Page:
I’ve yet to see a WYSIWYG implementation that’s in the least bit helpful when considering both the client and the design itself. I’m not talking text editors here, no. I’m talking copy editors in content management systems. I hate to write a rant, but unfortunately this piece is shaping up to be just that.
Again with content management?
I’ve come to the realization that clients and content management systems do not mix. As an example, in a recent RFP (a subject unto itself), the outlined requirements of the provided CMS included the ability to adjust kerning, line-height, typeface, and color of all content on the page.
Going beyond the fact that this request was put together by someone who has absolutely no idea about modern Web design, I’m beginning to see more fluff along these lines. Are we really at such a level where average potential clients are making the leap to such things as kerning and line-height?
The client issue
What it comes down to, I suppose, is the level of client you’re working with. There are clients who just want what they have seen as possible. If there is a feature available and you don’t offer it, your skill is inferior. We’re well aware of scope creep and bloat, but clients do not often respect either.
I’m not knocking the client perspective in the least. I, in fact, truly enjoy doing client work. I feel accomplished when a client is both impressed and pleased with their project once things have been pushed live. It’s a great feeling, knowing you have helped make their project a reality. My company makes a consistent effort, however, to debunk many of the preconceived notions that follow clients through our door. It’s often a strenuous process, but everyone is better off for it.
I’m consistently in a battle with trying to better the overall experience for a client, while keeping a close eye on the direct effect any change will have on the design. I’ve written before on the general abuse of content management systems by clients. I’ve even brought up the trouble with WYSIWYG in CMSs. While both pieces shine a harsh light on client interaction with your designs, I’d like to start focusing on any positives that can come from using a WYSIWYG editor.
I understand that every CMS under the sun employs a WYSIWYG editor for most copy-areas, but it’s not working. I cannot in good faith discredit all the time and effort that has gone into the leading editors, and I don’t see them going anywhere soon. The trouble, however, is that they’re too easy to break. I can’t count the number of times I’ve had to manually edit a WYSIWYG block because the editor lost track of a
strong tag somewhere along the line. Clients will call, furious that the entire page is bold, questioning the value of our entire CMS based on the fact that he pasted directly from Word.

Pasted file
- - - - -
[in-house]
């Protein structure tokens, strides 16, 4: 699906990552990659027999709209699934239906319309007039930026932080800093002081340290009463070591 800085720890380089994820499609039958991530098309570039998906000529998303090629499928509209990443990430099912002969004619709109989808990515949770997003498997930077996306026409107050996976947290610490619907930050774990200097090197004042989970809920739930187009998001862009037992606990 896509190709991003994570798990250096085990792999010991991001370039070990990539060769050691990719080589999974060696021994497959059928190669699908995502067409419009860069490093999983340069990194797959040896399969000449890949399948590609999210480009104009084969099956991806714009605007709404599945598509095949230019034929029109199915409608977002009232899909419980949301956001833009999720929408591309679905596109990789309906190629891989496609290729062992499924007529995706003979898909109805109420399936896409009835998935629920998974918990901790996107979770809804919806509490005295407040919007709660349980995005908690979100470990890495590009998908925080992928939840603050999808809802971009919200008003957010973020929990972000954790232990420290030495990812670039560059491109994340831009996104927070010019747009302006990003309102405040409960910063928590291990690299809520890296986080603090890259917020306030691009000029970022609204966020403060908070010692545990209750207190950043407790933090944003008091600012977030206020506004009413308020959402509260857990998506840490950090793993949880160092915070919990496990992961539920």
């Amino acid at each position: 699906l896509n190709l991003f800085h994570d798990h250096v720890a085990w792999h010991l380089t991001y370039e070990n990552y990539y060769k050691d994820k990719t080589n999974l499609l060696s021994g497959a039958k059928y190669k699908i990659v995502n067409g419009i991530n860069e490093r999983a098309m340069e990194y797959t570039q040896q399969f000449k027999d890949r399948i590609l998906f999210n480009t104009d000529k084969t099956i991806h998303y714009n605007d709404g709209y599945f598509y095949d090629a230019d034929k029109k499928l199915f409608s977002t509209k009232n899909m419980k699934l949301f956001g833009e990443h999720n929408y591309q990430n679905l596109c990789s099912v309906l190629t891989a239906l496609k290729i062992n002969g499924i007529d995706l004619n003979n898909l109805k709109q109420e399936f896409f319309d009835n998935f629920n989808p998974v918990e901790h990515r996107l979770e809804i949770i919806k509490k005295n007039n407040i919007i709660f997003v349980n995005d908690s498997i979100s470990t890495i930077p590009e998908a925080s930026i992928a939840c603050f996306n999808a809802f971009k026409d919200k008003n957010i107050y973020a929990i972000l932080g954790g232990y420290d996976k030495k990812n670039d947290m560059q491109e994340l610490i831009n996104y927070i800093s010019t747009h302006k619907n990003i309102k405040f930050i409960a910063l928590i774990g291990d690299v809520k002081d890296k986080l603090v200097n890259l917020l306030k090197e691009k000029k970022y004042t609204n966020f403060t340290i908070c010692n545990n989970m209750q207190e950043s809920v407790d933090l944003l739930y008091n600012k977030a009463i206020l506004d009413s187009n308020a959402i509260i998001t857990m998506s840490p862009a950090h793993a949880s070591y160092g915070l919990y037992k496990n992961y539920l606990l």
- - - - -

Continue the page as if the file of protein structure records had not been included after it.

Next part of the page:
It’s not his fault he used Word, however. Commonality shows that Word is a standard method of formatting text in the business world. To say that he is “not allowed” to use Word because it breaks his website goes back to the age-old issue of Internet Explorer “breaking” the Internet. Designers know it to be true, but to everyone else, the project itself is the failure, not the utility.
The trouble here is the divide between how I view the Web, and how clients view the Web. Not just taking into consideration the quality and semantic value of markup, but the design itself. A client doesn’t realize that a stylesheet has been carefully prepared for his benefit, that center justifying, bolding, and typing in all caps isn’t going to achieve the effect he’s looking for.
Stuck in a rut
I truly wish I had a flawless solution for this issue I can’t seem to leave behind, but I don’t. At the very least, I will make a continuous effort to provide the most streamlined, stripped down WYSIWYG copy editor I possibly can.
One thing I’d like to specifically raise as an issue is that of including imagery in WYSIWYG editors. I haven’t thought too much into it, but I think preventing the addition of images directly in a WYSIWYG field will solve quite a bit of my issue. That is not to say that the inclusion of images will be removed completely, simply delegated to the CMS itself as opposed to the editor. While impressive, the handling of images directly within a WYSIWYG editor has never worked out in my favor. I can’t count the number of times a client has requested that someone “look into the image on the About page, it looks funny.”
While I don’t see the omission of images in WYSIWYG as a plausible solution, it’s something I’d like to work at over the coming months. I’m not sure how, but it will be a goal of mine.